USC leads Australian study into exercise during pandemic

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Health science experts from USC have been chosen to lead the Australian arm of a study into how physical activity levels have been affected by the global COVID-19 pandemic.

The collaborative international study will canvass how the changes may have affected people’s mental health and overall wellbeing in the United Kingdom, New Zealand, Ireland and Australia. 

Dr Daniel Wadsworth, Dr Mia Schaumberg and Associate Professor Chris Askew from USC are leading the Australian arm of the study and say the results will be used to help inform strategies to encourage physical activity during similar events in the future.

Dr Wadsworth, who is the chief investigator for the Australian research, said many people had experienced disruptions to their daily life due to government restrictions to combat the spread of COVID-19.

“We will be interested to see how people have been affected in different ways,” Dr Wadsworth said.

“For example, someone normally commuting to work on their bike may find they are now exercising less, but for others the reverse might be true, and they now have more time to exercise with their family.”

He said the research team was also eager to draw links between how changes to physical activity might impact on mental health and wellbeing.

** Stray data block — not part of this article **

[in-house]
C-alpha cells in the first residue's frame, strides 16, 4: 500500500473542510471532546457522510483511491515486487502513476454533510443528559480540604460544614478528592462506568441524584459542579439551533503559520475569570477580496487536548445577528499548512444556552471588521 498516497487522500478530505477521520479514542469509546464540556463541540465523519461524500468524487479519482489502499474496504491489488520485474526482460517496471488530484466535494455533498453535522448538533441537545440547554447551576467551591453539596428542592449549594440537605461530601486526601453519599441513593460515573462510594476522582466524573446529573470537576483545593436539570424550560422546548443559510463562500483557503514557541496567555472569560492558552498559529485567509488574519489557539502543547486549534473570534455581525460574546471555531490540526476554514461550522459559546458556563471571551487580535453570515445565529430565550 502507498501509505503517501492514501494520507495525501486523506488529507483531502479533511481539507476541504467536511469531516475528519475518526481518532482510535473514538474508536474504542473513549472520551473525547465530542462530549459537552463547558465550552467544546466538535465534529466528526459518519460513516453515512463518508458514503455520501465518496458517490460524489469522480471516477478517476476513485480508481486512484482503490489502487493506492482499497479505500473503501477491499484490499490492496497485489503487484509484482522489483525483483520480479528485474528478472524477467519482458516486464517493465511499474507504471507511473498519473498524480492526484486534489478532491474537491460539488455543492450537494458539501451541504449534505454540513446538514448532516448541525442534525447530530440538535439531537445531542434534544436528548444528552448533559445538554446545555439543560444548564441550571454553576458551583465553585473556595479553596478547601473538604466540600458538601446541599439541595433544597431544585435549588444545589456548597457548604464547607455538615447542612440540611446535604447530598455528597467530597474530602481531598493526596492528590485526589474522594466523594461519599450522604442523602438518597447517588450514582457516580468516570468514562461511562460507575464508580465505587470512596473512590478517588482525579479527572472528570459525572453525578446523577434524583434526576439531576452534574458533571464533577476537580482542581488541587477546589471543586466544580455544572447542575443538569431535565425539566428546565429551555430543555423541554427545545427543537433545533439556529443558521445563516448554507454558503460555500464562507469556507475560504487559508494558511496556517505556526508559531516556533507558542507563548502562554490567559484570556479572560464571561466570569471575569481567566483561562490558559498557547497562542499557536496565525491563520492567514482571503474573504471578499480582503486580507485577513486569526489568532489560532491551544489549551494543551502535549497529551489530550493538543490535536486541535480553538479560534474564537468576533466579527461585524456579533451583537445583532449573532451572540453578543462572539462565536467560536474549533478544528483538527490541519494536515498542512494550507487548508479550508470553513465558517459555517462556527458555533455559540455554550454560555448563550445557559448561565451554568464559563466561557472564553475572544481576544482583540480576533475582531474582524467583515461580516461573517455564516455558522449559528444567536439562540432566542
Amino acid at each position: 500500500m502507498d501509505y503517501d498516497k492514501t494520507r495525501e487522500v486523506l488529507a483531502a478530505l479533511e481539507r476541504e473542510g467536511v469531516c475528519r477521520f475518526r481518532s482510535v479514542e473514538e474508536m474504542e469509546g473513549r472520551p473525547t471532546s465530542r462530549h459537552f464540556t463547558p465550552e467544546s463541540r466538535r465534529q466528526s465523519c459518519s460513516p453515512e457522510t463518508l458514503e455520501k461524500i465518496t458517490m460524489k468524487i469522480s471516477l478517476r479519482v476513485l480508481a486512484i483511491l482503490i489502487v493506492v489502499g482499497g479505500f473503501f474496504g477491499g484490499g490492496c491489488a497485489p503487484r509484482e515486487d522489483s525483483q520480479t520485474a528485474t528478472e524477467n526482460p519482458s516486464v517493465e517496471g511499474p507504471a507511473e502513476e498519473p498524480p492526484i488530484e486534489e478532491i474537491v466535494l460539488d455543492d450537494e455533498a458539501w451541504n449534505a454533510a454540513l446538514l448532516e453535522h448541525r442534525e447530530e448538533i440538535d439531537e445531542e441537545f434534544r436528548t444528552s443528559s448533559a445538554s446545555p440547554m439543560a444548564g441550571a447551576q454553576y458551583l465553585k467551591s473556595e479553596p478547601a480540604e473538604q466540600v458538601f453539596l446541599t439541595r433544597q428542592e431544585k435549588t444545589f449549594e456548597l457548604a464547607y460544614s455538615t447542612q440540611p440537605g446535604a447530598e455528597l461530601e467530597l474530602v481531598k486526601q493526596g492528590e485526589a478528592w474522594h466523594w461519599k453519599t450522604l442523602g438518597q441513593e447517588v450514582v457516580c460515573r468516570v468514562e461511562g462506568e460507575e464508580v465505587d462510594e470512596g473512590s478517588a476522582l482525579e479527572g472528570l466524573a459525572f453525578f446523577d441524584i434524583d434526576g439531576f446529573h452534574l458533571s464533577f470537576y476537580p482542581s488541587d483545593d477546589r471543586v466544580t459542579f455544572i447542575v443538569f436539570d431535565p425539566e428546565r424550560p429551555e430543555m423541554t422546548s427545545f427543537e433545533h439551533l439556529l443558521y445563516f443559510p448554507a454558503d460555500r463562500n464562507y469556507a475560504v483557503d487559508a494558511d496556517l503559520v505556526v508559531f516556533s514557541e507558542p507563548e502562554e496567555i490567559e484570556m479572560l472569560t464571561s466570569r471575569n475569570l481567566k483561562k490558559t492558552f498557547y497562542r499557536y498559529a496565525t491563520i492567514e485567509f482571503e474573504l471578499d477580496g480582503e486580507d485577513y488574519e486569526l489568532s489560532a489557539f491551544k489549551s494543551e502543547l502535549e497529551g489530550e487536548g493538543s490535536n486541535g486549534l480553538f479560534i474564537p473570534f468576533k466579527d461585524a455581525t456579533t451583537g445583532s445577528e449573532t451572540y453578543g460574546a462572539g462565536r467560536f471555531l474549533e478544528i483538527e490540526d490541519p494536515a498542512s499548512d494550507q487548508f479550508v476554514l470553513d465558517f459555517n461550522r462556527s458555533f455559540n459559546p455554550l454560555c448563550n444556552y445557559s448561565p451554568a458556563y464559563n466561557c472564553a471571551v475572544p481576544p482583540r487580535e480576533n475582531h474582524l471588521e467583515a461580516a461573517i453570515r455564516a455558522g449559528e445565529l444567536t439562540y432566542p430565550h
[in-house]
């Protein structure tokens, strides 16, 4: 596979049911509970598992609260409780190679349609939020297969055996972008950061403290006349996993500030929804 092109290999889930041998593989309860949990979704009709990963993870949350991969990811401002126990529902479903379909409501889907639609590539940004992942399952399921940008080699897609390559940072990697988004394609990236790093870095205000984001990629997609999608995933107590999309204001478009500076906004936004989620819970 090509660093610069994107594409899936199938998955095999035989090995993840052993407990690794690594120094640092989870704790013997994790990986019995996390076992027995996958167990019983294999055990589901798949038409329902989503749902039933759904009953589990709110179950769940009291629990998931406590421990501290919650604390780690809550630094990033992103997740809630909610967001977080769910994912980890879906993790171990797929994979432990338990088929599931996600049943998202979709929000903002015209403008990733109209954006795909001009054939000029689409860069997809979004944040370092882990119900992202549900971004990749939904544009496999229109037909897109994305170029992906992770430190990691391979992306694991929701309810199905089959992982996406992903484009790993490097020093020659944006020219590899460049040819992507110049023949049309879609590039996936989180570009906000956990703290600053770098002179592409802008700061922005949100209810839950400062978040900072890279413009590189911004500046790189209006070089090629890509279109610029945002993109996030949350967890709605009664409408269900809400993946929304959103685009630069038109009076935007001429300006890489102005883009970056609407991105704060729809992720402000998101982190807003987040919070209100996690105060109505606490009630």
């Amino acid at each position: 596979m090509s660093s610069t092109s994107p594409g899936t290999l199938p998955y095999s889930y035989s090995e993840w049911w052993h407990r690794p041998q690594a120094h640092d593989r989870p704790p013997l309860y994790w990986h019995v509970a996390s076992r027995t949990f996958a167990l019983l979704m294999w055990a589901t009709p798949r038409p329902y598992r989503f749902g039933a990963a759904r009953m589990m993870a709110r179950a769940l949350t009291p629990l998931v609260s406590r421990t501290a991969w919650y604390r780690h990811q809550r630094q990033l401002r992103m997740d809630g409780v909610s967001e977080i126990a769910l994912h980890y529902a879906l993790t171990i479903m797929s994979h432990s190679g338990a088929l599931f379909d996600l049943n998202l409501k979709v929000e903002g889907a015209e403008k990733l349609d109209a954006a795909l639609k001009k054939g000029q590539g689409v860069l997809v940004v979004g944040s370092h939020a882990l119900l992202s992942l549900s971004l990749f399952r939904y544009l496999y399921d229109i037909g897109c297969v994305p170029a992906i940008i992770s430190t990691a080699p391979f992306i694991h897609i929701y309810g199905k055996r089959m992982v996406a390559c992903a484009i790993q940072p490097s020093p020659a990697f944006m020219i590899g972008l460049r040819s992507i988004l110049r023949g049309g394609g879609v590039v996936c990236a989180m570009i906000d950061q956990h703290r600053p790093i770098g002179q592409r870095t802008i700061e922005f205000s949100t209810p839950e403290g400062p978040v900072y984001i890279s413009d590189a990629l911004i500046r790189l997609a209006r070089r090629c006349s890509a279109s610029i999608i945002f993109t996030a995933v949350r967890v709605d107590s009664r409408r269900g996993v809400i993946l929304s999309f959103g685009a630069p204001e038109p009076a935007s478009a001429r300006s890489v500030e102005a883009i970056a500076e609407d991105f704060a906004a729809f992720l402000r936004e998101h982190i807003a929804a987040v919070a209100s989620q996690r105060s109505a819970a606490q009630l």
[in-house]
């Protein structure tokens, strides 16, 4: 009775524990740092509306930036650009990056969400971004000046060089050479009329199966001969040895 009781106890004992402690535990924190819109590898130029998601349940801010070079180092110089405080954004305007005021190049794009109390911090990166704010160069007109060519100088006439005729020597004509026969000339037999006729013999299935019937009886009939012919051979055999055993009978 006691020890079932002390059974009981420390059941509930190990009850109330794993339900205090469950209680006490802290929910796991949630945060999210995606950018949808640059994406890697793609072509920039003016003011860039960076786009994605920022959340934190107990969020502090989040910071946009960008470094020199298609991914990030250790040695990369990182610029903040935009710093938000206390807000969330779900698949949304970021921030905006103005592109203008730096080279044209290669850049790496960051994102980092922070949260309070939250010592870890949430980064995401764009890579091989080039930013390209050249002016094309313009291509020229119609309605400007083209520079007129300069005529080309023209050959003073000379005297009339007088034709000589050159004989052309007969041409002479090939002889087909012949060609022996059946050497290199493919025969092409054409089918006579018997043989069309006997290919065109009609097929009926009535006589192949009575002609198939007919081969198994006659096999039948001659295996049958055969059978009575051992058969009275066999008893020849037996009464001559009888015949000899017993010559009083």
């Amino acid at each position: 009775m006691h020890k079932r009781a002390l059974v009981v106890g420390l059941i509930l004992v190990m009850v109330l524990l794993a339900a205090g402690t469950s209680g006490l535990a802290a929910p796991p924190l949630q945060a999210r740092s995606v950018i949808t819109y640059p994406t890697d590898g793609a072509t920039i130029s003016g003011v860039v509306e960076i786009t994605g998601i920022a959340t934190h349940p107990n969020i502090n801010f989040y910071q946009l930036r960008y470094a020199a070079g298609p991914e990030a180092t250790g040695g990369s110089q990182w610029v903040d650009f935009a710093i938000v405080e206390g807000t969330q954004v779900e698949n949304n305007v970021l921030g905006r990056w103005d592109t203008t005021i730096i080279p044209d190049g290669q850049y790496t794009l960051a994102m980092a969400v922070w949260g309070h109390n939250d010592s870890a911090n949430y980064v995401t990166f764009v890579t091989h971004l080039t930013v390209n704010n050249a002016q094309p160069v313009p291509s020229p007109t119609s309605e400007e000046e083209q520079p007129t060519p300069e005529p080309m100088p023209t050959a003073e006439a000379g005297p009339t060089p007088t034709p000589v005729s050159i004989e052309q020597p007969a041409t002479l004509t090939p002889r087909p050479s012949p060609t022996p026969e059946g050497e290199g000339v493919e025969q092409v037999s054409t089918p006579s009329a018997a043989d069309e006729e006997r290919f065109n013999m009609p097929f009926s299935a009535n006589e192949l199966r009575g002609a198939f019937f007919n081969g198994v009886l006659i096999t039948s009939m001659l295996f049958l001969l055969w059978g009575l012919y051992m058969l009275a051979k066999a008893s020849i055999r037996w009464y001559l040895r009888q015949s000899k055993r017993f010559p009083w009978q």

“Exercise is medicine. It reduces your risk of chronic diseases and improves mental health and it’s something that’s fairly easy to take up if it’s accessible.

“I’m particularly interested in how we can improve accessibility to exercise opportunities for different sectors of society, for the elderly for instance, in situations like this where restrictions are in place.

“If we can boost physical activity, at an individual level we would see enhanced levels of wellbeing and at a societal level, we would see less burden of care, opening up resources to be directed where they are most needed.” 

The team will also look into mental impacts such as depression and anxiety, following up with surveys after restrictions are lifted.

Dr Schaumberg said another goal of the study was to compare how different levels of restrictions in each country had impacted people differently.

“It is going to be particularly interesting to look at whether Australians, who have experienced a lower level of restrictions than residents in the UK and New Zealand, have been more active during this period, or whether people are making the most of exercise opportunities when there are restrictions on how long they can be outside,” she said.

“This is the first time we have seen restrictions like this in place in these countries, so it is an important opportunity for us to understand how people can be supported to stay active for their mental and physical health in future periods of restriction.” 

Researchers are seeking participants over 18 years of age to take part in a 10 to 15-minute online survey, that could lead to follow-up surveys once the restrictions are lifted. A link to the survey is at https://bit.ly/35mhmOQ  
 

 
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